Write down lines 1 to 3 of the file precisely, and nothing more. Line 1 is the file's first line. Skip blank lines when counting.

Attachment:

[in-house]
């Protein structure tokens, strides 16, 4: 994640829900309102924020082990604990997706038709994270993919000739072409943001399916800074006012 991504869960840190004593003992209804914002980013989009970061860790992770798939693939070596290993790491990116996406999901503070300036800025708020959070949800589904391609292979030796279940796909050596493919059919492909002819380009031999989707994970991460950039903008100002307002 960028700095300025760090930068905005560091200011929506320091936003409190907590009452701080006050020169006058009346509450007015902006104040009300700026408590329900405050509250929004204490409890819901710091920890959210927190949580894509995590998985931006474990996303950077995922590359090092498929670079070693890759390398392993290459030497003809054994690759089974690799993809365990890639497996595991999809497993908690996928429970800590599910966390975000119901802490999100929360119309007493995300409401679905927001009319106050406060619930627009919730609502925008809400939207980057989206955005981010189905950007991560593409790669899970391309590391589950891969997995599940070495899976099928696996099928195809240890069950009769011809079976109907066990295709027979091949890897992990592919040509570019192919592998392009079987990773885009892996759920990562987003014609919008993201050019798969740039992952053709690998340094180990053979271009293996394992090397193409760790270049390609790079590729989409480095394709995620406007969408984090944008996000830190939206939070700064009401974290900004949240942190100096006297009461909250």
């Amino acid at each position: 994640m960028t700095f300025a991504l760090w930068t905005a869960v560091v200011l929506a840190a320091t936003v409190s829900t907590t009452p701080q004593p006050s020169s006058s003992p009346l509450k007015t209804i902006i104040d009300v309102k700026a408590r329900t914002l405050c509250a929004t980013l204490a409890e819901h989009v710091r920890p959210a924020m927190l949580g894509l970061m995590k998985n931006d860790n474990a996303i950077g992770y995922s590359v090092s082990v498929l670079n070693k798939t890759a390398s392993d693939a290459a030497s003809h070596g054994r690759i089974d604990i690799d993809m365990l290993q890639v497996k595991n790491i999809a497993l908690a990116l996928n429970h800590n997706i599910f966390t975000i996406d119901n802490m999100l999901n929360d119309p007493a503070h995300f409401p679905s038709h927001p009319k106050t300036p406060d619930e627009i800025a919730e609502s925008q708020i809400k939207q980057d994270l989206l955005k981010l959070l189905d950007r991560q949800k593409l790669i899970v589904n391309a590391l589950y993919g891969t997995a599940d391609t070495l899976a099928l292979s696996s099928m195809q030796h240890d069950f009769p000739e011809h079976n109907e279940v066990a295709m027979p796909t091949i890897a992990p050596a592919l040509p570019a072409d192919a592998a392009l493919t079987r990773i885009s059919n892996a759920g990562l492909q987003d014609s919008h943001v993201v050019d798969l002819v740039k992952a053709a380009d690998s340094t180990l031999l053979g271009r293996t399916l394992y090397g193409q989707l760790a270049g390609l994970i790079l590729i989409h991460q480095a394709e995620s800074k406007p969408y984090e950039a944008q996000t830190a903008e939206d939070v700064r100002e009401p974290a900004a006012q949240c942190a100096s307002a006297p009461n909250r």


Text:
[in-house]
């Protein structure tokens, strides 16, 4: 994640829900309102924020082990604990997706038709994270993919000739072409943001399916800074006012 991504869960840190004593003992209804914002980013989009970061860790992770798939693939070596290993790491990116996406999901503070300036800025708020959070949800589904391609292979030796279940796909050596493919059919492909002819380009031999989707994970991460950039903008100002307002 960028700095300025760090930068905005560091200011929506320091936003409190907590009452701080006050020169006058009346509450007015902006104040009300700026408590329900405050509250929004204490409890819901710091920890959210927190949580894509995590998985931006474990996303950077995922590359090092498929670079070693890759390398392993290459030497003809054994690759089974690799993809365990890639497996595991999809497993908690996928429970800590599910966390975000119901802490999100929360119309007493995300409401679905927001009319106050406060619930627009919730609502925008809400939207980057989206955005981010189905950007991560593409790669899970391309590391589950891969997995599940070495899976099928696996099928195809240890069950009769011809079976109907066990295709027979091949890897992990592919040509570019192919592998392009079987990773885009892996759920990562987003014609919008993201050019798969740039992952053709690998340094180990053979271009293996394992090397193409760790270049390609790079590729989409480095394709995620406007969408984090944008996000830190939206939070700064009401974290900004949240942190100096006297009461909250």
């Amino acid at each position: 994640m960028t700095f300025a991504l760090w930068t905005a869960v560091v200011l929506a840190a320091t936003v409190s829900t907590t009452p701080q004593p006050s020169s006058s003992p009346l509450k007015t209804i902006i104040d009300v309102k700026a408590r329900t914002l405050c509250a929004t980013l204490a409890e819901h989009v710091r920890p959210a924020m927190l949580g894509l970061m995590k998985n931006d860790n474990a996303i950077g992770y995922s590359v090092s082990v498929l670079n070693k798939t890759a390398s392993d693939a290459a030497s003809h070596g054994r690759i089974d604990i690799d993809m365990l290993q890639v497996k595991n790491i999809a497993l908690a990116l996928n429970h800590n997706i599910f966390t975000i996406d119901n802490m999100l999901n929360d119309p007493a503070h995300f409401p679905s038709h927001p009319k106050t300036p406060d619930e627009i800025a919730e609502s925008q708020i809400k939207q980057d994270l989206l955005k981010l959070l189905d950007r991560q949800k593409l790669i899970v589904n391309a590391l589950y993919g891969t997995a599940d391609t070495l899976a099928l292979s696996s099928m195809q030796h240890d069950f009769p000739e011809h079976n109907e279940v066990a295709m027979p796909t091949i890897a992990p050596a592919l040509p570019a072409d192919a592998a392009l493919t079987r990773i885009s059919n892996a759920g990562l492909q987003d014609s919008h943001v993201v050019d798969l002819v740039k992952a053709a380009d690998s340094t180990l031999l053979g271009r293996t399916l394992y090397g193409q989707l760790a270049g390609l994970i790079l590729i989409h991460q480095a394709e995620s800074k406007p969408y984090e950039a944008q996000t830190a903008e939206d939070v700064r100002e009401p974290a900004a006012q949240c942190a100096s307002a006297p009461n909250r």